Trump constantly attacked the media for its coverage of the campaign, and promised if elected he will make it easier to sue reporters and news organizations for libel or other malfeasance.

He has sent strong signals he does not see the First Amendment (freedom of the press) as a reason to allow the media to operate without restraints. His election could have a chilling effect on news people from CBS, NBC and ABC to local newspapers.

Whether such moves could stand a court challenge may depend on how quickly Trump re-stocks the Supreme Court with Conservative judges.

Trump made frequent appearances with Sean Hannity on FNC during the campaign, knowing he would always get favorable treatment


While President Trump may have legal and legislative barriers to making it easer to go after journalists he doesn’t believe are fair to him, he can easily follow the same path as Commander in Chief that he did on the campaign trail.

Trump held few news conferences but frequently went on the Fox News Channel to make his points and express his views. In particular, he appeared frequently with Fox host Sean Hannity, who openly has said he is not a journalist and that he saw no reason not to be an advisor Trump as well as providing him a platform on his highly rated show.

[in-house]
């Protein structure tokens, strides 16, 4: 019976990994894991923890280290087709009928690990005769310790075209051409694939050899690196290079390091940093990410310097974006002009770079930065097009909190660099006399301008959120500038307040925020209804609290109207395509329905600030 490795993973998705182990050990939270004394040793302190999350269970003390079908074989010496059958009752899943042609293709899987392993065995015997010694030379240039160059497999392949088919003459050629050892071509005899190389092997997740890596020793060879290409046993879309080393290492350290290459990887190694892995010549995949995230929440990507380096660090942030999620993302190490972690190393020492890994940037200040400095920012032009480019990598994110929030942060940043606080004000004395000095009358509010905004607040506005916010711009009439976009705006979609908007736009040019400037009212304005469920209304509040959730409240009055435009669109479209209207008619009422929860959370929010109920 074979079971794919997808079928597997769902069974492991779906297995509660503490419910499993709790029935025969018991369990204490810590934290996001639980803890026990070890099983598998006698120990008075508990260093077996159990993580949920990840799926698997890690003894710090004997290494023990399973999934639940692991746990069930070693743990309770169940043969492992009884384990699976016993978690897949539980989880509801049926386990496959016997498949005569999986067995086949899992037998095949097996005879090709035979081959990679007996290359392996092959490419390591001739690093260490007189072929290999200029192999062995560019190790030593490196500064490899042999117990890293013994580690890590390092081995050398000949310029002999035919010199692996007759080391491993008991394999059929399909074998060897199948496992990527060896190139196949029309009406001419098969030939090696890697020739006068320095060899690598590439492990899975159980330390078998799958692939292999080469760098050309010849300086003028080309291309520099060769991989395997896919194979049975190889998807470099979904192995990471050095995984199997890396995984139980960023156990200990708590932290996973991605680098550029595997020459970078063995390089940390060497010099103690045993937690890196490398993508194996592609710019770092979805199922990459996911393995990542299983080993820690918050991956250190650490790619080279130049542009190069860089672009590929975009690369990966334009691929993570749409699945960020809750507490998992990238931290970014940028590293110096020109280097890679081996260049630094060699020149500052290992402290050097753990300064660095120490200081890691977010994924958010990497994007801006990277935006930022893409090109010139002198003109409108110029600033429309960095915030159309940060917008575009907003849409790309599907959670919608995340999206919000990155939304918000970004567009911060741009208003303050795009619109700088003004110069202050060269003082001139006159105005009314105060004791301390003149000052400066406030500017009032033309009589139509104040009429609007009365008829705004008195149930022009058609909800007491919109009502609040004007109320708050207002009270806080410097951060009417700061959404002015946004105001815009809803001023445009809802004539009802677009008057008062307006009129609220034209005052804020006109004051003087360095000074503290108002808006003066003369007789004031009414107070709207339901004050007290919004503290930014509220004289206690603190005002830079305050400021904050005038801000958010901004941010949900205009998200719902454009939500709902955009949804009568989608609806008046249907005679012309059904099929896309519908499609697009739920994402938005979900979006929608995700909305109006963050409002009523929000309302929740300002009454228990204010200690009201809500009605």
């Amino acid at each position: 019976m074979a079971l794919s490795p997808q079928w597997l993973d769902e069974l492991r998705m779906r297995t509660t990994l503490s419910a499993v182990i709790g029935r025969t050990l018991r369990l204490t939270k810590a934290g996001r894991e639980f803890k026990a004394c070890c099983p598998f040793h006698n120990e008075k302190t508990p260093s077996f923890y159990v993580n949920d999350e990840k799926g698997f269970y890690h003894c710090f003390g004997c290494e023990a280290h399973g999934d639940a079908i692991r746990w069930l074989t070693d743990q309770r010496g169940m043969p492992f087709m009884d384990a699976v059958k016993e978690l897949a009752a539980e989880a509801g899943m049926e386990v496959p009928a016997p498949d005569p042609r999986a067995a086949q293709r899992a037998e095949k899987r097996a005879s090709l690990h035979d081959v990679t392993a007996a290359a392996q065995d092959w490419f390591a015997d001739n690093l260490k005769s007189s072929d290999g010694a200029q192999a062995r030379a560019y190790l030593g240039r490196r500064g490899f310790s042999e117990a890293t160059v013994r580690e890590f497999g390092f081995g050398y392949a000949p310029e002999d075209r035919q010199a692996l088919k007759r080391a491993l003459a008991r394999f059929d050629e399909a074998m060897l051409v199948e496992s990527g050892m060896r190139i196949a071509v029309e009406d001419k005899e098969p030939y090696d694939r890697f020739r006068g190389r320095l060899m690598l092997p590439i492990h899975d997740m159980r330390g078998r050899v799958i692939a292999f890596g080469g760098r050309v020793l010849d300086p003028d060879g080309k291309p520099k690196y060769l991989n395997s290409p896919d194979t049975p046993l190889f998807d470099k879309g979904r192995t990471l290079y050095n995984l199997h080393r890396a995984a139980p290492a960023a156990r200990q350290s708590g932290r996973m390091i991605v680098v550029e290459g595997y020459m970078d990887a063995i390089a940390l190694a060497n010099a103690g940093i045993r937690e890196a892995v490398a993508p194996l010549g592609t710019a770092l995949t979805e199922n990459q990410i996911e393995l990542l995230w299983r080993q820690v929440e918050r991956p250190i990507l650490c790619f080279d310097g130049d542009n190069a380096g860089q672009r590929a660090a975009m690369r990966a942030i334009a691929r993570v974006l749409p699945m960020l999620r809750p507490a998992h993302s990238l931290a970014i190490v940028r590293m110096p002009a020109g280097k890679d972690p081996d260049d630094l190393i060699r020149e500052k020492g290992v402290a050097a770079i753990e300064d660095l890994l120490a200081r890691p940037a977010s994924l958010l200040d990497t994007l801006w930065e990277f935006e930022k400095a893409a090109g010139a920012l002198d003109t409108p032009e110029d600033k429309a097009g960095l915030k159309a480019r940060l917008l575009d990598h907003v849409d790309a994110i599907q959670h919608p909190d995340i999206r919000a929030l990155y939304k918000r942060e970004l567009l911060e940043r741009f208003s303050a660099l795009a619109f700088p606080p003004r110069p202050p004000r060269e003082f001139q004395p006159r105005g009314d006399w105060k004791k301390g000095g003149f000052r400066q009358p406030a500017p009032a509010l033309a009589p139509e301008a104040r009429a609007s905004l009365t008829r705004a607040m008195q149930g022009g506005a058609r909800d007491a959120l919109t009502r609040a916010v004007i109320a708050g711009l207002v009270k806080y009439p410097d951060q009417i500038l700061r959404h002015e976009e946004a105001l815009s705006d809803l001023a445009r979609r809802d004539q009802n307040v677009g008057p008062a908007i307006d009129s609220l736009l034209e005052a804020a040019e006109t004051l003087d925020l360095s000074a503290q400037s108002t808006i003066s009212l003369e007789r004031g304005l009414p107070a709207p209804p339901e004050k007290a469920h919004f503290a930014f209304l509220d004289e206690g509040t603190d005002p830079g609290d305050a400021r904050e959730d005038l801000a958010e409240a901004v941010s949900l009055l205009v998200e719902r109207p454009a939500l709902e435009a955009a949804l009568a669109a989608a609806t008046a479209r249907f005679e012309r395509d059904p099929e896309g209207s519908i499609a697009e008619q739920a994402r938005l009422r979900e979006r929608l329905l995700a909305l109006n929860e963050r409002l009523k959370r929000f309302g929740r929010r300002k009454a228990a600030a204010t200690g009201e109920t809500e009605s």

Hannity is stilt there and old likely be happy to keep up the arrangement, with Trump using his show as his bully pulpit, while ignoring other mainstream media.

Trump also has close ties to Brietbart, the Conservative online media outlet that was his cheerleader throughout the election. A key member of his campaign took a leave from running Brietbart to help Trump and it would not be a surprise to now see Trump repay the favor by giving Brietbart special access to the White House, or making sure they are fed choice news stories.